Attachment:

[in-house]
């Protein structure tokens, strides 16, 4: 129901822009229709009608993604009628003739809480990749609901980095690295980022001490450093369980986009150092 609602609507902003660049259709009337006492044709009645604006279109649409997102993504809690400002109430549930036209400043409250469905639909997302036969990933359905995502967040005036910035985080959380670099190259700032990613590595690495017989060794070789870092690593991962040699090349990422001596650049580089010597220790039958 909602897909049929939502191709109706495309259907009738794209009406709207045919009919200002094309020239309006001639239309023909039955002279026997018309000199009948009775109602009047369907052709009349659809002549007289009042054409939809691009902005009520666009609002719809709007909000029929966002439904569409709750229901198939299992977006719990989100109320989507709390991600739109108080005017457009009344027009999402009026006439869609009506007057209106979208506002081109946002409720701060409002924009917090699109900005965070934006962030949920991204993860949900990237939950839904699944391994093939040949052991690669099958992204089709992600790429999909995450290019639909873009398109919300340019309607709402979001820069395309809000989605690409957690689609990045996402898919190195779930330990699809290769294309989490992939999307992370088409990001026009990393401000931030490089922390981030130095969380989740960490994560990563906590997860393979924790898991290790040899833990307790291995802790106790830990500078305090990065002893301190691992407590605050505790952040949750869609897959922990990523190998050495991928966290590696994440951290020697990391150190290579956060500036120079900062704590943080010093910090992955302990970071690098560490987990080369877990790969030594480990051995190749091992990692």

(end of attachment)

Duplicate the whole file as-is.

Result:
[in-house]
């Protein structure tokens, strides 16, 4: 129901822009229709009608993604009628003739809480990749609901980095690295980022001490450093369980986009150092 609602609507902003660049259709009337006492044709009645604006279109649409997102993504809690400002109430549930036209400043409250469905639909997302036969990933359905995502967040005036910035985080959380670099190259700032990613590595690495017989060794070789870092690593991962040699090349990422001596650049580089010597220790039958 909602897909049929939502191709109706495309259907009738794209009406709207045919009919200002094309020239309006001639239309023909039955002279026997018309000199009948009775109602009047369907052709009349659809002549007289009042054409939809691009902005009520666009609002719809709007909000029929966002439904569409709750229901198939299992977006719990989100109320989507709390991600739109108080005017457009009344027009999402009026006439869609009506007057209106979208506002081109946002409720701060409002924009917090699109900005965070934006962030949920991204993860949900990237939950839904699944391994093939040949052991690669099958992204089709992600790429999909995450290019639909873009398109919300340019309607709402979001820069395309809000989605690409957690689609990045996402898919190195779930330990699809290769294309989490992939999307992370088409990001026009990393401000931030490089922390981030130095969380989740960490994560990563906590997860393979924790898991290790040899833990307790291995802790106790830990500078305090990065002893301190691992407590605050505790952040949750869609897959922990990523190998050495991928966290590696994440951290020697990391150190290579956060500036120079900062704590943080010093910090992955302990970071690098560490987990080369877990790969030594480990051995190749091992990692």